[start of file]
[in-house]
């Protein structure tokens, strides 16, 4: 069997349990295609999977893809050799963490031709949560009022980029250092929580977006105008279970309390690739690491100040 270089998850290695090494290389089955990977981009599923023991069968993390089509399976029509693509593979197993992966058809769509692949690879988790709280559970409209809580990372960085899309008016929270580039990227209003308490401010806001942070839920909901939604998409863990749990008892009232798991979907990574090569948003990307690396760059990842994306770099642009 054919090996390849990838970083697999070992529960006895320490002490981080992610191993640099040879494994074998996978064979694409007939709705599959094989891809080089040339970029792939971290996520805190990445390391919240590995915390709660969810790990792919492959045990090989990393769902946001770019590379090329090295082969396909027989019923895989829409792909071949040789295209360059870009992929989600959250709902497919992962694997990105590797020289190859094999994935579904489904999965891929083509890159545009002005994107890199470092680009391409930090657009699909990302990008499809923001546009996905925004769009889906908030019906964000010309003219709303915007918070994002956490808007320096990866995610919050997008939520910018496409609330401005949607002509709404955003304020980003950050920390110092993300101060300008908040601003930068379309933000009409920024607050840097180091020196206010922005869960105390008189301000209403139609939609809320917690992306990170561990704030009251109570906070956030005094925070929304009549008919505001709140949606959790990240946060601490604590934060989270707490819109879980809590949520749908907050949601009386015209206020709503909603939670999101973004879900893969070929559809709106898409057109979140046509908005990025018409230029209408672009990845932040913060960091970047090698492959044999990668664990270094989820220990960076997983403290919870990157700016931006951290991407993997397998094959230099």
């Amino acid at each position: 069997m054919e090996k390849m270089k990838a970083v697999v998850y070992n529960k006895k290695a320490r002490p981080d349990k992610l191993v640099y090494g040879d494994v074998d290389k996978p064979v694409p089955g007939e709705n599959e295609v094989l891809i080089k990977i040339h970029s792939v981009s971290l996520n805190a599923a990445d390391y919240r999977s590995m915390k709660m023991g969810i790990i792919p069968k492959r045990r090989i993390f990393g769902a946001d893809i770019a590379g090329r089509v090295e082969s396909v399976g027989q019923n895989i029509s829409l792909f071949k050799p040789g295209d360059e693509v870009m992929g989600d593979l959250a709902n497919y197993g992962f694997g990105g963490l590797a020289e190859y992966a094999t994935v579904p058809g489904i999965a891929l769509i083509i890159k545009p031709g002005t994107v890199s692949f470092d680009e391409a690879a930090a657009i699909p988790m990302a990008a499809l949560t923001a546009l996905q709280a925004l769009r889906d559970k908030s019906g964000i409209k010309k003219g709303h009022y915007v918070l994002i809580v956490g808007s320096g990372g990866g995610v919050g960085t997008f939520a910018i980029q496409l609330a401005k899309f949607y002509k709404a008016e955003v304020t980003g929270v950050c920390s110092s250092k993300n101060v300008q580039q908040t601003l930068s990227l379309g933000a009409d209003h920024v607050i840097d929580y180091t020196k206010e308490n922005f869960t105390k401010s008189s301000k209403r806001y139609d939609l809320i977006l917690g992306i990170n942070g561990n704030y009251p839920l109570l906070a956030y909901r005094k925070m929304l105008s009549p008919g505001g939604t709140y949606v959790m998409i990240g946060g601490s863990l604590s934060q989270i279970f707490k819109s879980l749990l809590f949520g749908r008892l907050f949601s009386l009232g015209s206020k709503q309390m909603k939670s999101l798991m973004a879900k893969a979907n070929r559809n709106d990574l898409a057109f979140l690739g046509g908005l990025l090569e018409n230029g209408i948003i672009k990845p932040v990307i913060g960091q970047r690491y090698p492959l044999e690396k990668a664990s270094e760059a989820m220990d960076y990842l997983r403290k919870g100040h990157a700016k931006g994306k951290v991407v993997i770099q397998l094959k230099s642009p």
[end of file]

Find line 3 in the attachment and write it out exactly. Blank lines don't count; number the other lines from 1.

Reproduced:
């Amino acid at each position: 069997m054919e090996k390849m270089k990838a970083v697999v998850y070992n529960k006895k290695a320490r002490p981080d349990k992610l191993v640099y090494g040879d494994v074998d290389k996978p064979v694409p089955g007939e709705n599959e295609v094989l891809i080089k990977i040339h970029s792939v981009s971290l996520n805190a599923a990445d390391y919240r999977s590995m915390k709660m023991g969810i790990i792919p069968k492959r045990r090989i993390f990393g769902a946001d893809i770019a590379g090329r089509v090295e082969s396909v399976g027989q019923n895989i029509s829409l792909f071949k050799p040789g295209d360059e693509v870009m992929g989600d593979l959250a709902n497919y197993g992962f694997g990105g963490l590797a020289e190859y992966a094999t994935v579904p058809g489904i999965a891929l769509i083509i890159k545009p031709g002005t994107v890199s692949f470092d680009e391409a690879a930090a657009i699909p988790m990302a990008a499809l949560t923001a546009l996905q709280a925004l769009r889906d559970k908030s019906g964000i409209k010309k003219g709303h009022y915007v918070l994002i809580v956490g808007s320096g990372g990866g995610v919050g960085t997008f939520a910018i980029q496409l609330a401005k899309f949607y002509k709404a008016e955003v304020t980003g929270v950050c920390s110092s250092k993300n101060v300008q580039q908040t601003l930068s990227l379309g933000a009409d209003h920024v607050i840097d929580y180091t020196k206010e308490n922005f869960t105390k401010s008189s301000k209403r806001y139609d939609l809320i977006l917690g992306i990170n942070g561990n704030y009251p839920l109570l906070a956030y909901r005094k925070m929304l105008s009549p008919g505001g939604t709140y949606v959790m998409i990240g946060g601490s863990l604590s934060q989270i279970f707490k819109s879980l749990l809590f949520g749908r008892l907050f949601s009386l009232g015209s206020k709503q309390m909603k939670s999101l798991m973004a879900k893969a979907n070929r559809n709106d990574l898409a057109f979140l690739g046509g908005l990025l090569e018409n230029g209408i948003i672009k990845p932040v990307i913060g960091q970047r690491y090698p492959l044999e690396k990668a664990s270094e760059a989820m220990d960076y990842l997983r403290k919870g100040h990157a700016k931006g994306k951290v991407v993997i770099q397998l094959k230099s642009p």